Sitting next to News & Observer editor John Drescher last Friday during a forum about the Triangle’s media landscape, I had to feel a bit sorry for him. Of the nearly 20 representatives of news media in the region, he was the most prominent representative of the mainstream media and drew all the fire from the bloggers, entrepreneurs, do-gooders and pontificators who had him easily outnumbered and whose smaller organizations had often beaten his Goliath newsroom on important stories.
But I also envied Drescher. He was also the only one at the table who had ever dropped $200,000 of his company’s money on an investigation of a state agency. And the only one who knew what it was like to spend four years pinging the government for public records before he had a story solid enough to sell to his subscribers and advertisers.
One other thing made Drescher an enviable character in the Triangle’s media ecosystem. Despite their valid criticisms of increasing gaps in The News & Observer’s coverage of our communities many noted without irony in their voices, the small, independent and non-profit news operations had the most impact on public policy when they got the attention of Drescher’s paper or one of the local television stations.
And that made me realize that if our state is going to retain its generation-long reputation as a home for journalism that gives voice to the voiceless and holds powerful people accountable, then we must find a way to foster dozens of new and diverse tributaries of news and information that flow into the big, slow-moving mainstream media. Without the tributaries, the MSM seems likely to evaporate entirely. Without a larger channel into which they can empty, the tributaries seem likely to overwhelm us with a flood of disconnected datapoints.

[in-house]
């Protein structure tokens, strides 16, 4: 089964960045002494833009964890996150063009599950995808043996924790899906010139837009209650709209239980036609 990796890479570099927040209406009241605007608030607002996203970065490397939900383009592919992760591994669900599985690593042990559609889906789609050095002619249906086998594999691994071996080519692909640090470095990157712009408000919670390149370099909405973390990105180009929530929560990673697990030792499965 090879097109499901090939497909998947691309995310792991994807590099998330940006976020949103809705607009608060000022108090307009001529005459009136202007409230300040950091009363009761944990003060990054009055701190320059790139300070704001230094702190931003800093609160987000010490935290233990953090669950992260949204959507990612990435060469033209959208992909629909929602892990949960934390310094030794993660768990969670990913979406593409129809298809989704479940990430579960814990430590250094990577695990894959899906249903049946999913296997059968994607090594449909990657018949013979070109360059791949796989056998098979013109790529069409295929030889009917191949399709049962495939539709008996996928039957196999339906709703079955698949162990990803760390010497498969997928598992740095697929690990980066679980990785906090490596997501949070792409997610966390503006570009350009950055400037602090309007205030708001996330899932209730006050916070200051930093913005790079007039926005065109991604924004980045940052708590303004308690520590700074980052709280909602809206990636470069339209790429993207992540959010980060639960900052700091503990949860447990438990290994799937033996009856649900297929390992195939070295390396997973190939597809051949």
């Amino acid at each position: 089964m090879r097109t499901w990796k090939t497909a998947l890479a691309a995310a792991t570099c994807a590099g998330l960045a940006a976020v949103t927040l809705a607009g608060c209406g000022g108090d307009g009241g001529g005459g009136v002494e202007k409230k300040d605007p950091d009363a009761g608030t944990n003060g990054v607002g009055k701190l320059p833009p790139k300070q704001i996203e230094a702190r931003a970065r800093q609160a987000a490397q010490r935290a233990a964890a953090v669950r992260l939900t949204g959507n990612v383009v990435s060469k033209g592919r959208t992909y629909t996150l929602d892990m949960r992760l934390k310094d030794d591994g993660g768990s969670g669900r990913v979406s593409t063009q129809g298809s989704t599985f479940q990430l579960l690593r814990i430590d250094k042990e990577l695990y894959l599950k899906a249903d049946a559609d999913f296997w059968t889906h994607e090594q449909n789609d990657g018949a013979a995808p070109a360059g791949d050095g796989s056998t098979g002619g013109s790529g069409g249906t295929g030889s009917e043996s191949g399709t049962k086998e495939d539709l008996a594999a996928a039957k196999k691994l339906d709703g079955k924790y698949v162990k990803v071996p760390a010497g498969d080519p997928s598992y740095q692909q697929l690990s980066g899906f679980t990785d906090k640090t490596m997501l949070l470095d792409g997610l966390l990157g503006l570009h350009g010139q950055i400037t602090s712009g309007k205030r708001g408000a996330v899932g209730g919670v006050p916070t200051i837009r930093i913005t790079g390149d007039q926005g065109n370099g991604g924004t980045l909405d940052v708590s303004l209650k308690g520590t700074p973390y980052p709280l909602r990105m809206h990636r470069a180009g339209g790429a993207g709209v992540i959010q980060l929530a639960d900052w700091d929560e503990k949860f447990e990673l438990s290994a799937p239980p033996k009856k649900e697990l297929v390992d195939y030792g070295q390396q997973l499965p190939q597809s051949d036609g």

Continue reading “Triangle’s Media Ecosystem Needs Tributaries and Mainstream”
Clay Shirky said we don’t suffer from information overload, but filter failure. That sounds right to me. Despite by efforts to use social and technical filters to focus my daily doses of e-mail newsletters, RSS feeds and tweets, I still find myself swamped with more words than I can read in the hour I’ve given myself to “read-in” each day. I am much more efficient at pulling things that might be interesting than carefully reading text for anything that’s actually new and noteworthy.
So here’s a new deal I’m going to start trying. I find the headlines and I ask you to filter back to me the new facts, missing info and impact of the stories. If you read one of the stories that pass my filter, will kindly post one comment if you find anything interesting in the articles themselves?
Here’s what passed through my filter today:
Continue reading “I Filter, You Summarize?”
Rocky Mount, split by a railroad line between the white world of Nash County and the black world of Edgecomb County, was the first stop on this year’s Tar Heel Bus Tour. For me, it was a fitting first stop because it was one of the first towns in “the real North Carolina” to which I was introduced as an undergrad.
The stop reminded me that, even in an era of international, on-demand connections, so much — if not most — of what we know about the world comes from the people we call friends.
Social media is not a new concept.